As we grapple with the challenges of our daily lives, it’s easy to forget we have potent tools at our fingertips — and listening is one of them.
My niece has an incredible story to tell about the healing medicine of listening. Marie went through a traumatic experience giving birth to her daughter, Izzy, just before the COVID-19 pandemic hit. In all that ordeal, one doctor stood out…
I spent nearly 48 hours in labor. My water broke at 1:00 am and I went to the hospital around 9:00 am. I was there one full night and then I had Izzy at 9:52 pm the next day.
From my perspective, there was a lot of miscommunication and not respecting my boundaries. I told them I didn’t want any residents, any unneeded people in the room with me. But that just kept happening. I felt like I was being ground down. They kept asking me, “Is it okay If she’s in here?”
I tend to be a people pleaser, so I said okay. I wasn’t really at my strongest point, obviously, after the surgery. It was kind of scary. I remember being poked in the arm by a resident in training and she couldn’t get my blood. This was after my C-section and all the pain I was in. I was so weak I couldn’t even talk. I kept thinking: Why would they have a resident do that, after all I’ve just gone through? I felt like an experiment. I felt really worn down by the doctors at that point.
It was either that night or the next night that I realized I couldn’t move. I couldn’t get out of bed because my legs were so large and stolen. That sent me into a downward spiral of panic. They were pumping a lot of drugs into me, so I was hot and very uncomfortable.
I remember just crying and telling the nurse that I felt like I was a burden to everyone. Every hour there were doctors coming in and doing stuff. It was just a lot. But the nurses were amazing. This young nurse was about my age and she was one of the first people to validate me. She got right down next to me and said, “You’re not a burden. It’s okay to have people help you right now.”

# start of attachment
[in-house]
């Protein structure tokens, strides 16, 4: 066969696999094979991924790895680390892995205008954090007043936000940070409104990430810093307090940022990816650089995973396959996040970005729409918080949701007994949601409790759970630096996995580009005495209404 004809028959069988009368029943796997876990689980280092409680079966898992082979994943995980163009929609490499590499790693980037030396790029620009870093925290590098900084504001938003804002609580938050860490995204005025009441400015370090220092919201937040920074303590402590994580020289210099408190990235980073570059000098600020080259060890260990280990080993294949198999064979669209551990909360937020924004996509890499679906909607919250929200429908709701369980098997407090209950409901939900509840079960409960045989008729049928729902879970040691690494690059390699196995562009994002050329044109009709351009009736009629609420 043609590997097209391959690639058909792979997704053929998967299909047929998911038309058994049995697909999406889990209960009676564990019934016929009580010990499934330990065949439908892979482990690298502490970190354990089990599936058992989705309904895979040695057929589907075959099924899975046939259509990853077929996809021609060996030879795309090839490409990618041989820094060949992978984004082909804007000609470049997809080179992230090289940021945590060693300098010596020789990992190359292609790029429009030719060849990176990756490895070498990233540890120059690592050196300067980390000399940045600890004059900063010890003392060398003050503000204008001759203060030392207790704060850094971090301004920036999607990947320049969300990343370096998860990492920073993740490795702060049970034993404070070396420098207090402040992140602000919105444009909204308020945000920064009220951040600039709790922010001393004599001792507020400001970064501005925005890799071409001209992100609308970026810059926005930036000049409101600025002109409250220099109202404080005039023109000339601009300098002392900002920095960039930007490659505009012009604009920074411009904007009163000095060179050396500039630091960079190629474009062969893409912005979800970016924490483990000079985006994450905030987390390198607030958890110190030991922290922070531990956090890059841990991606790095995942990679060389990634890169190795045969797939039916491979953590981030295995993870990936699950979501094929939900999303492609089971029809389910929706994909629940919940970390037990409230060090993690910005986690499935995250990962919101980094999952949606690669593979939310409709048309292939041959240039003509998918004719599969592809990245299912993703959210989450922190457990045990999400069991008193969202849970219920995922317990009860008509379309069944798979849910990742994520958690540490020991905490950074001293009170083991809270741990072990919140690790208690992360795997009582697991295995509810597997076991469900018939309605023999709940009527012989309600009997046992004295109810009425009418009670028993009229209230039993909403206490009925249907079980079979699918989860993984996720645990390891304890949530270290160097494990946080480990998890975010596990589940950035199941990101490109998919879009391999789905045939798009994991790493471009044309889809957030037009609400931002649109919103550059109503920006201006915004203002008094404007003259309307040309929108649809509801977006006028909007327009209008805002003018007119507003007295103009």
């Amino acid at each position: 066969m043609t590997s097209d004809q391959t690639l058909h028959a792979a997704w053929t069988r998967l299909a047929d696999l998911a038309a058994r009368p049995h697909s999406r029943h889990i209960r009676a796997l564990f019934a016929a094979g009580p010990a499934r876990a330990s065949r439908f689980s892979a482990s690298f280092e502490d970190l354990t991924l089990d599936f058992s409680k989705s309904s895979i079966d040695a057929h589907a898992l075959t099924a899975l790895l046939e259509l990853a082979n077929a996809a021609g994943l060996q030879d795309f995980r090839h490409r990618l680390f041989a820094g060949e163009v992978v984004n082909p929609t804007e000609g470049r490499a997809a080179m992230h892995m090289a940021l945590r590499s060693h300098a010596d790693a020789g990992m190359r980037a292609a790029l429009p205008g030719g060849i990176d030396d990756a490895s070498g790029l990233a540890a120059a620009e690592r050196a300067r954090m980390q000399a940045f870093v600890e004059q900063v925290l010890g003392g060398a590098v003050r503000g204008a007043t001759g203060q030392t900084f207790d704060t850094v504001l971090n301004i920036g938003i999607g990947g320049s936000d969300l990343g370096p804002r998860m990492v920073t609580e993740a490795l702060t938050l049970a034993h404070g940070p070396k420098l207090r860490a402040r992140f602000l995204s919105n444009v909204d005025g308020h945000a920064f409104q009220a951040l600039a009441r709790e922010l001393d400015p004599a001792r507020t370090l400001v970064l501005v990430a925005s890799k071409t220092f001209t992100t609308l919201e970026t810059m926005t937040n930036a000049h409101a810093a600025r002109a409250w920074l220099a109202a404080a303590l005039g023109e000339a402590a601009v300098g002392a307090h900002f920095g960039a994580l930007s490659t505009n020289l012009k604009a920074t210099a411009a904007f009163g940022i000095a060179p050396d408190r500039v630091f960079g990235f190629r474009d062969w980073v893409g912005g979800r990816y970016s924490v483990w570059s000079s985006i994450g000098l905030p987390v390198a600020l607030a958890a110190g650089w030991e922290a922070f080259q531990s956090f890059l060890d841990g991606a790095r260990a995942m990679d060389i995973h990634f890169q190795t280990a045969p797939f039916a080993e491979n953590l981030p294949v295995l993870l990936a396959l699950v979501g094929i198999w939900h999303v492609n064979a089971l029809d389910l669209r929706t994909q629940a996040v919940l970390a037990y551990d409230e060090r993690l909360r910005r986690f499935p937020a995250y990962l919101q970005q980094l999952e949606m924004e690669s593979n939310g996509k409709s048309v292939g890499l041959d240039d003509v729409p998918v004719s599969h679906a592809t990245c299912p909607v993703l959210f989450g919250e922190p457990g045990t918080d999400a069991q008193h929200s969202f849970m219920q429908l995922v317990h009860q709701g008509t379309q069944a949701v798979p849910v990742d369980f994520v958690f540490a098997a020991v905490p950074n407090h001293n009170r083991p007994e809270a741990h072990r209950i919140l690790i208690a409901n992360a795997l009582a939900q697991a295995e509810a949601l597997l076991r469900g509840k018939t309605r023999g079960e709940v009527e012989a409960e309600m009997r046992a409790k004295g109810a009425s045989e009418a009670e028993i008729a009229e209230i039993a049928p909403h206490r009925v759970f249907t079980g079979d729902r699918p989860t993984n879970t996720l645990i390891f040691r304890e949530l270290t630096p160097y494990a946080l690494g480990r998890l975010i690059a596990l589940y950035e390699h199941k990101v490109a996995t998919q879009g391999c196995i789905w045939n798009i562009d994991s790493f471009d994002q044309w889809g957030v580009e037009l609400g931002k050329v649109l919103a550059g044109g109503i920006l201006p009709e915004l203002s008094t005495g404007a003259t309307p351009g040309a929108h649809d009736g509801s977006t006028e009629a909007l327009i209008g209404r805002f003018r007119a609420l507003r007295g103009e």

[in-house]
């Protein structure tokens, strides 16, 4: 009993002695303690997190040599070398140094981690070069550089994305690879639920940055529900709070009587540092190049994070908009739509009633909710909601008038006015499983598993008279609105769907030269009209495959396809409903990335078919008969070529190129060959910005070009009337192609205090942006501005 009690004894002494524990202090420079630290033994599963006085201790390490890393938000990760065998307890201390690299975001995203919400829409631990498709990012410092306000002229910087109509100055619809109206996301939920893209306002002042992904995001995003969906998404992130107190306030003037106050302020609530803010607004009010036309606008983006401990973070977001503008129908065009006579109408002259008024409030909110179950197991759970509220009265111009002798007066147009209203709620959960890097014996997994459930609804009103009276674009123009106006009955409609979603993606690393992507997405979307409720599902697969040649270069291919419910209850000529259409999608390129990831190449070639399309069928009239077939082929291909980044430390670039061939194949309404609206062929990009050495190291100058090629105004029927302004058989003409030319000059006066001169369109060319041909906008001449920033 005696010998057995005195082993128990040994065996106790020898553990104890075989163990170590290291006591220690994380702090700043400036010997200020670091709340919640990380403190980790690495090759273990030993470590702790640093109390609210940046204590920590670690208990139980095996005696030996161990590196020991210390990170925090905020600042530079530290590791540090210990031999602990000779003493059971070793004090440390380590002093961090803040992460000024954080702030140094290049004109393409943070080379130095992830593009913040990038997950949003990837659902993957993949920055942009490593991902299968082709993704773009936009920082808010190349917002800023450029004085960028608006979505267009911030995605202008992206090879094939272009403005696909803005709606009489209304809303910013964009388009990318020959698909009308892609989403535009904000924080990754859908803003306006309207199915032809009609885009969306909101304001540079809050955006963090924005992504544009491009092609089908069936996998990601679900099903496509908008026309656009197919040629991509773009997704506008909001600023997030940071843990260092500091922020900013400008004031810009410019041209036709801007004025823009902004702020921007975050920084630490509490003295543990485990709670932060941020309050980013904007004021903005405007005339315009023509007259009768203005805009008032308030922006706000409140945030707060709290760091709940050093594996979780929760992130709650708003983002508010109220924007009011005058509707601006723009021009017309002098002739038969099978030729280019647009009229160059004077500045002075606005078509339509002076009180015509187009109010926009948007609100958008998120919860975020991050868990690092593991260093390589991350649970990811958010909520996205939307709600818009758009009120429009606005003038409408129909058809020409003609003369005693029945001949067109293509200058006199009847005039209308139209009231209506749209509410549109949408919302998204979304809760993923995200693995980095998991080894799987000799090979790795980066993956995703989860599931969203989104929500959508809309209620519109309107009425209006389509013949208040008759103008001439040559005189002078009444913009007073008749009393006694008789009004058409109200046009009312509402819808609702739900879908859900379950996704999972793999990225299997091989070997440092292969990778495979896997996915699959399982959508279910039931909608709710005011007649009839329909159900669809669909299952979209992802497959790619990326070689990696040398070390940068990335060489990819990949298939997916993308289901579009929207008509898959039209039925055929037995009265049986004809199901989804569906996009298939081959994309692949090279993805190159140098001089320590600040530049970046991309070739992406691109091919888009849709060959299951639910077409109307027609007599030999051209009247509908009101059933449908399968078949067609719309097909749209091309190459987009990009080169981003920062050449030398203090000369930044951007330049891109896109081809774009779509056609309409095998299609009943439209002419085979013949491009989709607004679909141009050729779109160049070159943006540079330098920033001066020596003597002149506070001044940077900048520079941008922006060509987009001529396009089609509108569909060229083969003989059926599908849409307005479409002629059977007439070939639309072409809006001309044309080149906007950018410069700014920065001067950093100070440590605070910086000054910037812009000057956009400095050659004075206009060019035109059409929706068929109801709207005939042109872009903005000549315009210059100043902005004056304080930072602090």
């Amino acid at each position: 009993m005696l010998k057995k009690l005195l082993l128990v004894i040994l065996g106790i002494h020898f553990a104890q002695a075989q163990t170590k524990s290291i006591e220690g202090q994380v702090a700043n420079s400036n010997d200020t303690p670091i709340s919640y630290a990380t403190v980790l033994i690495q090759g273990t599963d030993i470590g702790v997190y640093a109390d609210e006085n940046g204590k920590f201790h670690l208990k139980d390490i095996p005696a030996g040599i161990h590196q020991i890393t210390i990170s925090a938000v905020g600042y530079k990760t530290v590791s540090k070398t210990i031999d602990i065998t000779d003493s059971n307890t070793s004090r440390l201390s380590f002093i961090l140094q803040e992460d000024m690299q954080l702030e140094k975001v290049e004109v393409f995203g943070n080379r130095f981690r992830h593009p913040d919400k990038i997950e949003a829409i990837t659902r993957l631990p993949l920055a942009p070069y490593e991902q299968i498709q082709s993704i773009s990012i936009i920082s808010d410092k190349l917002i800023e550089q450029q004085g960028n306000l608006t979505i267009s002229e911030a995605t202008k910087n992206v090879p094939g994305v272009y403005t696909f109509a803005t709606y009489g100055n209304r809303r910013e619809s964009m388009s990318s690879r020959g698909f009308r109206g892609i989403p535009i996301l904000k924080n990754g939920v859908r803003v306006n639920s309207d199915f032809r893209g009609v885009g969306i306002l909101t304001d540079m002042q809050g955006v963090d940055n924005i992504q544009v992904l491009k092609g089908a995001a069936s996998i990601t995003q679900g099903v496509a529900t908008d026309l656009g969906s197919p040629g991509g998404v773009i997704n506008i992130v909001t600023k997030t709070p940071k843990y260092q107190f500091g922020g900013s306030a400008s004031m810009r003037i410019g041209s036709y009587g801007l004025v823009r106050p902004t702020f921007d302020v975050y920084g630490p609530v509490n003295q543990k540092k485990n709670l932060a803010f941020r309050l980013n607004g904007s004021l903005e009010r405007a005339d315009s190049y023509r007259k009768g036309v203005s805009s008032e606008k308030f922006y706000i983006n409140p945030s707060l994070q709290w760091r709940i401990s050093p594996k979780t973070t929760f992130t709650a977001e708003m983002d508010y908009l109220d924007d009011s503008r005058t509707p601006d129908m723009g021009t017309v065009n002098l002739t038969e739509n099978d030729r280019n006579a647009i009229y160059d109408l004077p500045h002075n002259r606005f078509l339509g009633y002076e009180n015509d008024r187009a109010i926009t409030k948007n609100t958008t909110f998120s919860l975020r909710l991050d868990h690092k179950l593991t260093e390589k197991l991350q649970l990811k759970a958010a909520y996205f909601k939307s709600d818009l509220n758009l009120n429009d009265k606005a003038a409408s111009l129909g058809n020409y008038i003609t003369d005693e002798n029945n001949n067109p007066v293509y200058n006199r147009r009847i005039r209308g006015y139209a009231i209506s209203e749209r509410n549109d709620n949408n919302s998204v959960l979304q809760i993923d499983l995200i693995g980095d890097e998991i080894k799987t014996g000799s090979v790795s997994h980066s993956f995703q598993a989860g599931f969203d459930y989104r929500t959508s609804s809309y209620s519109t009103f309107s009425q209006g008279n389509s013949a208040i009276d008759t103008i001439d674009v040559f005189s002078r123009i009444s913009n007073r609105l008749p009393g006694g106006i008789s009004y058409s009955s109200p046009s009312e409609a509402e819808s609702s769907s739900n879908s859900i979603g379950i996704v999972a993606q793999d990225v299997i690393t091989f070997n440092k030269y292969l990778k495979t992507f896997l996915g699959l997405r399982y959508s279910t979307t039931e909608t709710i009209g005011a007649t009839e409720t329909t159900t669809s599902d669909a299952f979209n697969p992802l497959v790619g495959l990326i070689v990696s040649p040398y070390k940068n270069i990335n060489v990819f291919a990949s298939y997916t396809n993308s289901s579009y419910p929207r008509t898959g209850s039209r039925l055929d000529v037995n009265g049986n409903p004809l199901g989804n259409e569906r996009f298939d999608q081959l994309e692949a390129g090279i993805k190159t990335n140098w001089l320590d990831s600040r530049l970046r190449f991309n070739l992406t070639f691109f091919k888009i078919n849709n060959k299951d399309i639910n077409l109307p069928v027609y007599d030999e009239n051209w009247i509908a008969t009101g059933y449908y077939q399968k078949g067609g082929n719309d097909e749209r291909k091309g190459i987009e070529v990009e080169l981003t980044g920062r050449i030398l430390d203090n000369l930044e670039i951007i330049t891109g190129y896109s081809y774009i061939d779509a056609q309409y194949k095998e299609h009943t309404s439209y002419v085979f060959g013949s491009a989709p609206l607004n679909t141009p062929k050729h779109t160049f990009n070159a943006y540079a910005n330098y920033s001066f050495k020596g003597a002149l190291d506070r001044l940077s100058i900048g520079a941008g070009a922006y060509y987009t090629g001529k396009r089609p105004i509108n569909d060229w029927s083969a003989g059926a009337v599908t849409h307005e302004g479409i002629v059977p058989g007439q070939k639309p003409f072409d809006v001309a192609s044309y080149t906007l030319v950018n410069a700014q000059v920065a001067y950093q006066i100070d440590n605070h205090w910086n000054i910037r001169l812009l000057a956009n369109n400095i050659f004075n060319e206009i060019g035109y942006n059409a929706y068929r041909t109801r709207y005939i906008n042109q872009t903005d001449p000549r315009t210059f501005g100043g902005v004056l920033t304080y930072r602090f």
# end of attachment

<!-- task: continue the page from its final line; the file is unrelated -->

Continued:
She helped calm me down, but I was still just reeling from the ordeal. Then later they sent this doctor in. He was a third-year resident named Scott Hoffman. I remember he had super kind eyes, he wore Harry Potter glasses, and he had a really nice presence about him. I just felt comfortable around him.
Dr. Hoffman was actually one of the doctors who saved my life during the surgery. By that time, I was septic and pre-eclamptic, so I had really high blood pressure. Then, because I’d been given Pitocin for so long. I think it wore out my uterus. So when they cut me open for the C-section, my uterus basically unraveled. It just tore down and over to the left. That’s when I started to lose blood. That’s when I could have died. But they were able to save my uterus and give me enough blood. I’m very thankful for blood donors, because I received blood for three days.
It was either that night or the next night that Dr. Hoffman came to my room. It was very late and things were rather fuzzy because I was so drugged up. I was in bed and the room was dimly lit. I just remember he was really calm and spoke with an even-toned voice. I couldn’t really see him, because he was in the corner of the room.
He just started asking me questions about my life, instead of talking about what happened to me. It was really grounding and helped me get more into my window of tolerance. He asked where we lived and what my life was like. He asked me about my animals. I told him about my dogs, Karma and Blaze. He asked, “If there was one thing I could get you right now, what would it be? What would you want?”
I told him I wanted my dog, Blaze, because he’s really loving. Dr. Hoffman said something to the effect that it wouldn’t be the first time he’s done something like that. He basically said that if I really wanted my dog to come into the room, he would help figure that out. That helped me get out of the moment for a little bit. And it made me feel like somebody cared enough to talk to me. He probably needed to be other places, but he spent time with me, in my room, talking to me.
My heart rate probably went down a lot. I had been unable to sit still, trying to move, trying to get up. He listened to me. And then he gave me some drugs that actually helped me calm down.
I was really impressed. He was a human being; he didn’t seem to have an ego that many doctors have. I think you do need some type of ego if you’re going to be a doctor, because you’re saving people’s lives. But he didn’t have it on display, at least when he was with me. I will always remember him.
It’s amazing what just listening can do. And we all have this medicine we can give to one another. Below is the poem Marie wrote for her daughter.
I jumped in I didn’t know if I’d ever see you again. In the hands of my fellow humans. Blackness enveloped and swirled around. There weren’t any sounds. I did it for love. A love so great I could hardly explain it. I found you when I woke. The pain was red but I wasn’t dead. Through the haze I met your gaze— All cheeks and hair, all I could do was stare. Once you submerge yourself in the unknown you take away the fear. A fear that was once so dear it often locked me into place. Now I am free, free to be me. I jumped in and I am better for it.